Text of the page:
• Were there any recent changes to the development process that may have resulted in poor quality? Such changes may be in processes, personnel or tools

  • Was testing executed at an earlier stage in the Software Development Life Cycle? Later stage builds are expected to have better quality and see lower issue priority

  • Is the increase in overall issue priority attributable to a handful of “P1” issues or to a large number of “P2” and “P3” issues? Clearing your release blockers should have a greater positive impact on the overall priority than fixing the same number of lower-priority defects

  • Similarly, can you attribute the overall issue priority to infrastructural and/or backend changes made recently? It is not uncommon to have even small infrastructural changes resulting in highly-prioritized issues




If You Sense that the Testing Strategy Resulted in the Increase in Overall Issue Priority
  • Was there a change in the way testing instructions were composed and/or delivered to the testers? Testers may inaccurately represent the severity of issues as they document them without a proper understanding of your product, use cases, and their impact. Note that while the severity might be updated to more accurate values during triage, such frequent changes might discourage the testers from participating in future testings of your product

  • Was there a recent change in personnel – specifically in the interface between you and the Applause team – that may have resulted in lost knowledge or misaligned perspectives? Changes are inevitable, yet documentation and knowledge transfer are key to ongoing success

  • Is the scope of new functionality delivered in the tested build significantly different than usual? Increased complexity in the requirements and “big” new features in general, may result in testers misestimating the impact of issues

When the Product Quality Resulted in the Increase in Overall Issue Severity
  • Were there any recent changes to the development process that may have resulted in poor quality? Such changes may be in processes, personnel or tools

  • Was testing executed at an earlier stage in the Software Development Life Cycle? Later stage builds are expected to have better quality and see lower issue severity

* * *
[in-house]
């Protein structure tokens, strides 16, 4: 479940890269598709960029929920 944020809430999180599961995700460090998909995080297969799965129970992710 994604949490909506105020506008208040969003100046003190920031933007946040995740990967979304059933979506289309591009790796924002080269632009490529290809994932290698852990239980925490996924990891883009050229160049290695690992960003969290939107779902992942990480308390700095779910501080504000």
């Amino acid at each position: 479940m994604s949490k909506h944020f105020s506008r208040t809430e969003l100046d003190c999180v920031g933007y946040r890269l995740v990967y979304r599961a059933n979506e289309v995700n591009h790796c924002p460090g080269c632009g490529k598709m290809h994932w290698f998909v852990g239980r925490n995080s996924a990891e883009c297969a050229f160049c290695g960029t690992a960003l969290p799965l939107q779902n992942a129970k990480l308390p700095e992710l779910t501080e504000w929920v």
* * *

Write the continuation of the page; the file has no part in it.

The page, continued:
• Is the increase in overall issue severity attributable to a handful of “Critical” issues or to a large number of “High” and “Medium” issues? Clearing your release blockers should have a greater positive impact on the overall severity than fixing the same number of lower-severity defects

  • Similarly, can you attribute the overall issue severity to infrastructural and/or backend changes made recently? It is not uncommon to have even small infrastructural changes resulting in severe issues identified during testing




If You Sense that the Testing Strategy Resulted in the Increase in Overall Issue Severity
  • Was there a change in the way testing instructions were composed and/or delivered to the testers? Testers may inaccurately represent the severity of issues as they document them without a proper understanding of your product, use cases, and their impact. Note that while the severity might be updated to more accurate values during triage, such frequent changes might discourage the testers from participating in future testings of your product

  • Was there a recent change in personnel – specifically in the interface between you and the Applause team – that may have resulted with lost knowledge or misaligned perspectives? Changes are inevitable, yet documentation and knowledge transfer are key to ongoing success

  • Is the scope of new functionality delivered in the tested build significantly different than usual? Increased complexity in the requirements and “big” new features in general, may result in testers misestimating impact of issues

When the Product Quality Resulted in the Decrease in Submitted Issues
  • Were there any recent changes to the development process that may have resulted in improved quality? Such changes may be in processes, personnel or tools